The future of office workers in the wake of coronavirus- Business News UK


A REPORT on the future of the office and office workers in the UK in view of the COVID-19 pandemic has revealed changes to how office workers will operate.

Shifts in working arrangements that have taken place since March will continue and there will not be a universal return to the office after coronavirus.

A report published found that the pre-pandemic 9-5 in the office will be a thing of the past and will stay that way.

Speculation that the office is dead with businesses moving to full time remote working is also misplaced.

A blended working approach mixing the office with remote working looks set to be the future.

Staff working from home reported higher levels of stress, citing loneliness and technology problems as key issues.

Nearly half of working from home employees feel under pressure to show how hard they are working and are working longer hours.

The report was commissioned from independent consultants for the British Contract Furnishing Association (BCFA).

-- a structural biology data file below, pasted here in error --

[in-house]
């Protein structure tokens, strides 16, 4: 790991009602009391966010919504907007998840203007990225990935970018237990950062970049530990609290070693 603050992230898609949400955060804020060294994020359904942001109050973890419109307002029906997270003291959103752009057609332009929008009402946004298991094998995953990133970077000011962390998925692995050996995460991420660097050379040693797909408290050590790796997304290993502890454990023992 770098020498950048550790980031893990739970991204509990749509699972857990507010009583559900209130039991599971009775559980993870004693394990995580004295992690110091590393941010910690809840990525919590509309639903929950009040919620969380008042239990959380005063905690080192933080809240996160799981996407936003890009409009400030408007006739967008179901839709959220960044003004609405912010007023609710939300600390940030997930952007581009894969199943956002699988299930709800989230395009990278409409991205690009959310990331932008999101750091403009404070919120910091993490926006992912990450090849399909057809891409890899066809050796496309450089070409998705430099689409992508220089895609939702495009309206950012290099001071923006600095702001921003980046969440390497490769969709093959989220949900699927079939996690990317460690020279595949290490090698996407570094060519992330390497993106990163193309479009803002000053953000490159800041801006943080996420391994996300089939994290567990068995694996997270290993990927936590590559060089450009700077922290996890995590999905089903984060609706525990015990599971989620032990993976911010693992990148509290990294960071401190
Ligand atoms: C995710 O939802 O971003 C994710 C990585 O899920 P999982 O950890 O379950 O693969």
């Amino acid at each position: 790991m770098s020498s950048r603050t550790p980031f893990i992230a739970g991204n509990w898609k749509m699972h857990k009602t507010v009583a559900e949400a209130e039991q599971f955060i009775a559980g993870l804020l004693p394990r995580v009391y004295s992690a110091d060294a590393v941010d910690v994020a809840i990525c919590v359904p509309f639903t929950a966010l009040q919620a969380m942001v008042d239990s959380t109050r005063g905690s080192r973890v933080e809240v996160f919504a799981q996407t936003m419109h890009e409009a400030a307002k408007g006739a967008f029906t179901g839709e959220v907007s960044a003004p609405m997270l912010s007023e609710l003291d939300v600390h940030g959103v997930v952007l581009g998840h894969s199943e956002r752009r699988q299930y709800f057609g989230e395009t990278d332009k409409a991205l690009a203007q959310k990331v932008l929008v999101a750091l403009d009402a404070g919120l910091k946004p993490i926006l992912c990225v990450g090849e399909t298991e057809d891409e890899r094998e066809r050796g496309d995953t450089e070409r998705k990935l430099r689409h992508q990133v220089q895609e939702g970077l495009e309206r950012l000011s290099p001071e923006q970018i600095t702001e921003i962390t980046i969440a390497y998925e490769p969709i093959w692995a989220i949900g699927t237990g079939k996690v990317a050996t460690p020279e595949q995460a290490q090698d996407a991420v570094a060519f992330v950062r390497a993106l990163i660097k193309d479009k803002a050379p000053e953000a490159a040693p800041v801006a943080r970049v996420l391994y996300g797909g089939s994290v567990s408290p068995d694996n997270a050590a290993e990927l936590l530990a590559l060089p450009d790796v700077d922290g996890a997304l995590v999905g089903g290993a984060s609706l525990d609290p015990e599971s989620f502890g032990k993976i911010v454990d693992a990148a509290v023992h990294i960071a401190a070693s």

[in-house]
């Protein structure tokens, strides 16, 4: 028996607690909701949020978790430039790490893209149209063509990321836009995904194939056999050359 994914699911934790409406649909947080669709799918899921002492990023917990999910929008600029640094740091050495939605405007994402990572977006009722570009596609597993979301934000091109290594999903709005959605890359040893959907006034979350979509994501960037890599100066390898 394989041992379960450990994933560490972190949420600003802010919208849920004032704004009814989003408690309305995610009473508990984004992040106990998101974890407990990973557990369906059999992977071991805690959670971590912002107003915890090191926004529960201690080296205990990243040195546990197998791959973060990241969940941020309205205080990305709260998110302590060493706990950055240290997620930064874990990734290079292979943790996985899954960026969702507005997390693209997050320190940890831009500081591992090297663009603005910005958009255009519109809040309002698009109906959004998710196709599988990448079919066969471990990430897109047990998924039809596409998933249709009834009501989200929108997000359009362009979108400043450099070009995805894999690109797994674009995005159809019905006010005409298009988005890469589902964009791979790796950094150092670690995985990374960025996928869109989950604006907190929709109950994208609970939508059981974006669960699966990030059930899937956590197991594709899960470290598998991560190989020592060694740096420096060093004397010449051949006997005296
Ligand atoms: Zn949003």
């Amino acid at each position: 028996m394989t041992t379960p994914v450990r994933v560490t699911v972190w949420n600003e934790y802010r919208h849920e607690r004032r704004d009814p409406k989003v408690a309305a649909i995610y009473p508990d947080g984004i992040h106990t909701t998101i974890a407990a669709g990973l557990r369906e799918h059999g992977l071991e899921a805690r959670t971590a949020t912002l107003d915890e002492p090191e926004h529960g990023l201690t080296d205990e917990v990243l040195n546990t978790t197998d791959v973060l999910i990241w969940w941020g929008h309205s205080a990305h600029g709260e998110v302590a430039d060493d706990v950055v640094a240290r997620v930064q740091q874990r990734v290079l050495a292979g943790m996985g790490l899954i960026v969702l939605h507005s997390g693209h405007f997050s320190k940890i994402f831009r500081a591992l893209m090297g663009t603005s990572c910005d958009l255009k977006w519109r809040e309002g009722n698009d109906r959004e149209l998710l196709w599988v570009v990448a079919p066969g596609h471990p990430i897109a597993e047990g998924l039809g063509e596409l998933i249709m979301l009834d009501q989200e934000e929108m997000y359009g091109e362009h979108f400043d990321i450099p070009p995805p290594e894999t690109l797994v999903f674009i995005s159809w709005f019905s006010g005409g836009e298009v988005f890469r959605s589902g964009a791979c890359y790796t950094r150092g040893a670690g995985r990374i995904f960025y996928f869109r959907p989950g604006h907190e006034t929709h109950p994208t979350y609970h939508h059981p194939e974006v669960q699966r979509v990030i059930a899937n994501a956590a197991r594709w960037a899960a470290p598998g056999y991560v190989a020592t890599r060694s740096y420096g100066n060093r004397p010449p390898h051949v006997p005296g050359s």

Jeremy Stein, managing director of the BCFA, said: “The voice of officer workers and their employers has now been heard loud and clear – this report puts beyond doubt that the way people work is going to change.

“Home and remote working has lost its, often negative, reputation however, it is also clear that teams need space to grow, flourish and collaborate together, and the office of the future will need to support this if organisations are to be successful.

“The seismic change that has happened over the last several months is here to stay – the future will be a mix of people working from home and working and collaborating at the office.

“This will have major implications across the country and we are urging government at all levels to take this into account as they make policy decisions for the future.”

Jeremy Stein
Jeremy Stein, managing director of the BCFA

Dr Craig Knight, a leading psychologist who has advised companies on creating work spaces, added: “There are obvious pros and cons for both employees and their bosses.

“While people have adjusted to working from home well, significant numbers report struggling with loneliness and feeling under pressure to show constantly they really are working.

“Space plays a key role in productivity, creativity, health and wellbeing which can quickly be forgotten.

“Not everyone has the space or environment to work from home, nor does everyone wish to work alone.

“Engaged employees are generally those that have choice and control over when and how they work.

“The office is, and will remain, one of the key spaces for work. At the same time employers will need to consider the home as an extension of the work environment bringing new challenges for employers.”